Importance of cycles of chemotherapy and postdocetaxel novel therapies in metastatic castration-resistant prostate cancer.

Poon DM, Ng J, Chan K - Prostate Int (2015)

Progression-free survival and overall survival.
© Copyright Policy - CC BY-NC-ND
Related In: Results  -  Collection

License
Show All Figures
getmorefigures.php?uid=PMC4494213&req=5

fig1: Progression-free survival and overall survival.
Mentions: Disease progression occurred in 54 patients (94.7%), seven during chemotherapy and 47 after discontinuation of chemotherapy. Postdocetaxel therapies were administered to 31 patients (57.4%), including abiraterone in 13 patients and cabazitaxel in one patient (Table 3). The median OS and progression-free survival time of the cohort were 20.8 months and 5.8 months, respectively (Fig. 1). The 1-year OS rate was 77.8%. As a whole group, nonresponders had significantly shorter OS than responders (16.2 months vs. 27.2 months, P = 0.028).

Bottom Line: The median follow-up time was 14.3 months.The median overall survival (OS) and progression-free survival were 20.8 months and 5.8 months, respectively.Patients who had received abiraterone and cabazitaxel as postdocetaxel treatment had significantly longer OS compared with those who received other postdocetaxel treatments (including rechallenge of docetaxel) and those who did not receive any postdocetaxel treatment (35.3 months vs. 20.8 months vs. 15.3 months, P = 0.00057).

View Article: PubMed Central - PubMed

Affiliation: Department of Clinical Oncology, State Key Laboratory in Oncology in South China, Sir Y.K. Pao Centre for Cancer, Hong Kong Cancer Institute, Hong Kong ; Prince of Wales Hospital, Chinese University of Hong Kong, Hong Kong.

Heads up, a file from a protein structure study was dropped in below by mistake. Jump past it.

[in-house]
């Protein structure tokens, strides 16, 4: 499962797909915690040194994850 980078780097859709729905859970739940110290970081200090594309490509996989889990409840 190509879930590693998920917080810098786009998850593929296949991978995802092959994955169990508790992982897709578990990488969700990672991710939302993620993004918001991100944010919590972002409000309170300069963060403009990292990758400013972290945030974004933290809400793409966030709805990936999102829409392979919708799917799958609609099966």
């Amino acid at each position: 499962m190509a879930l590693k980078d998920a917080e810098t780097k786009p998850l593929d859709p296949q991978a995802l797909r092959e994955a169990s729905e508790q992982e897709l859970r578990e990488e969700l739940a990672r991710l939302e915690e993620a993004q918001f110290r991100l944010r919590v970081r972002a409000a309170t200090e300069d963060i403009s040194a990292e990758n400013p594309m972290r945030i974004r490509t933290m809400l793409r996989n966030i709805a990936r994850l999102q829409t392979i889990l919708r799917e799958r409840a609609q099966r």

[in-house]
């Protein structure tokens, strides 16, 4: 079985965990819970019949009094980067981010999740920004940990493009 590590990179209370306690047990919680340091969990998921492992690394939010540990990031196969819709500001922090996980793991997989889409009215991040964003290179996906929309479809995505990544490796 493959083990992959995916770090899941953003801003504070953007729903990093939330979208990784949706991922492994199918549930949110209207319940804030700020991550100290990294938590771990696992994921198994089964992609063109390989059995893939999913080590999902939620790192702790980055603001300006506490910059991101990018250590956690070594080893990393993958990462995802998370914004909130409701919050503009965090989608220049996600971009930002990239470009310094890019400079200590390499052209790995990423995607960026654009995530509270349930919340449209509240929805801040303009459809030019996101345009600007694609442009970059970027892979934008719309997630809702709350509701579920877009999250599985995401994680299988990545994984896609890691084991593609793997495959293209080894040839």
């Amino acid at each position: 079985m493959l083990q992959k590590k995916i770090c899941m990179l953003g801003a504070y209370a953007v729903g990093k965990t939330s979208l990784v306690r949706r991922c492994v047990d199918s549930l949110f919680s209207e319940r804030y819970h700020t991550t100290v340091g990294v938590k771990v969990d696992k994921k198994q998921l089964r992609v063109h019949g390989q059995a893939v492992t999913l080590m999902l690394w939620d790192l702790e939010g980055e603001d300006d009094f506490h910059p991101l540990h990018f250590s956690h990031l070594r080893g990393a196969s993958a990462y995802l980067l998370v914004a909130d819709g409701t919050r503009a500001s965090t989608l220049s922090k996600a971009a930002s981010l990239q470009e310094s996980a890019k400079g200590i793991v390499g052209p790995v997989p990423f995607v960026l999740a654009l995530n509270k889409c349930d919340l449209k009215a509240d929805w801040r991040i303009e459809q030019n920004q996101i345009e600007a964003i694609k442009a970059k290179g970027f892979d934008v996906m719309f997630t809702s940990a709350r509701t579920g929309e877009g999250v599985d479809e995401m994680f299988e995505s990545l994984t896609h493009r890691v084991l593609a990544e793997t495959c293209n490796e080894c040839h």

ABSTRACT

Purpose: With the emergence of various novel therapies including new generation taxane and androgen-targeted therapies, the optimal sequence of systemic treatment in metastatic castration-resistant prostate cancer (mCRPC) patients remains to be defined. Our aim is to investigate the impact of duration of docetaxel-based chemotherapy and postdocetaxel treatment in mCRPC patients.

Methods: The medical data of 57 Chinese mCRPC patients who received docetaxel-based chemotherapy in two oncology centers between 2003 and 2012 were reviewed. The treatment efficacy and toxicity were determined. The potential determinants of efficacy were also determined.

Results: Fifty-seven patients (median age 66 years, range 51-82 years) were given docetaxel-based chemotherapy, of whom 48 (84.2%) received 3-weekly docetaxel (52.5-75 mg/m(2)) and nine (15.8%) received weekly docetaxel (35 mg/m(2)). Postdocetaxel treatments were received by 31 (57.4%) patients, including abiraterone in 13 patients and cabazitaxel in one patient. The median follow-up time was 14.3 months. The median overall survival (OS) and progression-free survival were 20.8 months and 5.8 months, respectively. In multivariate analysis, eight cycles or more of chemotherapy [hazard ratio (HR) = 0.151, P < 0.0358], use of postdocetaxel treatment (HR = 0.346, P = 0.0005), and hemoglobin level of <10 (HR = 5.224, P < 0.0001) were independent determinants of OS. Patients who had received abiraterone and cabazitaxel as postdocetaxel treatment had significantly longer OS compared with those who received other postdocetaxel treatments (including rechallenge of docetaxel) and those who did not receive any postdocetaxel treatment (35.3 months vs. 20.8 months vs. 15.3 months, P = 0.00057).

Conclusions: The results suggest that maximizing exposure to docetaxel-based chemotherapy followed by novel therapies would have a favorable survival impact on mCRPC patients.

No MeSH data available.


Related in: MedlinePlus